When the report on international trade came out earlier this month, protectionists were up in arms. Through February, the US' merchandise (goods only, not services) trade deficit with the rest of the world was the largest for any two-month period on record. "Economic nationalists" from both sides of the political aisle, think this situation is unsustainable.
An entire generation of investors has been misled about interest rates: where they come from, what they mean, how they're determined.
One of the most important questions we have about our country's future is whether prosperity itself will make the American people lose sight of where that prosperity comes from; whether we'll forget to cultivate the attitudes about freedom, property rights, and hard work that have made not only us great but also all the other places that have followed the same path.
Stock market volatility scares people. But, volatility itself isn't necessarily bad. Only if there are fundamental economic problems, something that could cause a recession, would we think volatility itself is a warning sign.
In his first meeting as Chair of the Federal Reserve, Jerome Powell and company delivered what almost everyone had been expecting, a 25 basis point hike in the federal funds rate, and raised expectations for economic activity in the months and years ahead.
In the history of the NCAA Basketball Tournament, a 16th seed has never, ever, beaten a one seed...until this year. But, on Friday, the University of Maryland, Baltimore County (UMBC) beat the University of Virginia – not just a number one seed, but the top ranked team in the USA.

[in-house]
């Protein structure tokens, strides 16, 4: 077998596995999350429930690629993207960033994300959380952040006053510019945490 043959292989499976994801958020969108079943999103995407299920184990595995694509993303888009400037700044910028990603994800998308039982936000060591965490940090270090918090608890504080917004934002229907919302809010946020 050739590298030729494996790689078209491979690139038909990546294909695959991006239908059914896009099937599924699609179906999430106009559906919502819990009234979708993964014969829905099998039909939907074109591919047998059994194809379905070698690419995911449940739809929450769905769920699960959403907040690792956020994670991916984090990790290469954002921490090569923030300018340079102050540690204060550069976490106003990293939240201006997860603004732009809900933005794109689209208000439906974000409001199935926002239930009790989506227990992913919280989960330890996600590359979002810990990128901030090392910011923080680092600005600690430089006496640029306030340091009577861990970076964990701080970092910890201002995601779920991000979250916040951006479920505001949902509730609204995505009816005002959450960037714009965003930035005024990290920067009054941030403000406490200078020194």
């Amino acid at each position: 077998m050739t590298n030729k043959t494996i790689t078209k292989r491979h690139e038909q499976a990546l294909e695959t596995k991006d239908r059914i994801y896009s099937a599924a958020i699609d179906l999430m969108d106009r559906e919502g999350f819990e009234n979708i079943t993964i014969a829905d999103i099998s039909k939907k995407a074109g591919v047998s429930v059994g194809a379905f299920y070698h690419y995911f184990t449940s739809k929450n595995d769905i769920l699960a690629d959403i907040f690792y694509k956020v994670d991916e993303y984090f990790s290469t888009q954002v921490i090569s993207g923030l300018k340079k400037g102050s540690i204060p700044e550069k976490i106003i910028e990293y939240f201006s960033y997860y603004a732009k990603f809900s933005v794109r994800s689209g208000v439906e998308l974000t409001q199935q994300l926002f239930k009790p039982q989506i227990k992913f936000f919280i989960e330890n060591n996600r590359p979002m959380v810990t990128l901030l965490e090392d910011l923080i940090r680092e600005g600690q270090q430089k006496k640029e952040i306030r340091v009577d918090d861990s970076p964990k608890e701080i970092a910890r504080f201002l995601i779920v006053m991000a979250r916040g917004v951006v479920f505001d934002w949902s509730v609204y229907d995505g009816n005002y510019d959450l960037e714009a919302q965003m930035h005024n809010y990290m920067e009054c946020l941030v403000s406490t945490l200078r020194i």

The current recovery started in June 2009, 105 months ago, making it the third longest recovery in U.S. history.
The US doesn't face "secular stagnation" caused by outside or uncontrollable forces, like foreigners (and bad trade deals), technology that steals jobs, or Unions that are too weak. Growth is slow because government has grown too big.
Forgive us our incredulity. The bond vigilantes were certain that as the Federal Reserve hiked short-term rates, long-term interest rates would barely budge, the yield curve would invert, and the economy would fall into recession.
On March 9, 2018, the bull market in U.S. stocks will celebrate its ninth anniversary. And, what we find most amazing is how few people truly understand it. To this day, in spite of massive increases in corporate earnings, many still think the market is one big "sugar high" – a bubble built on a sea of Quantitative Easing and government spending.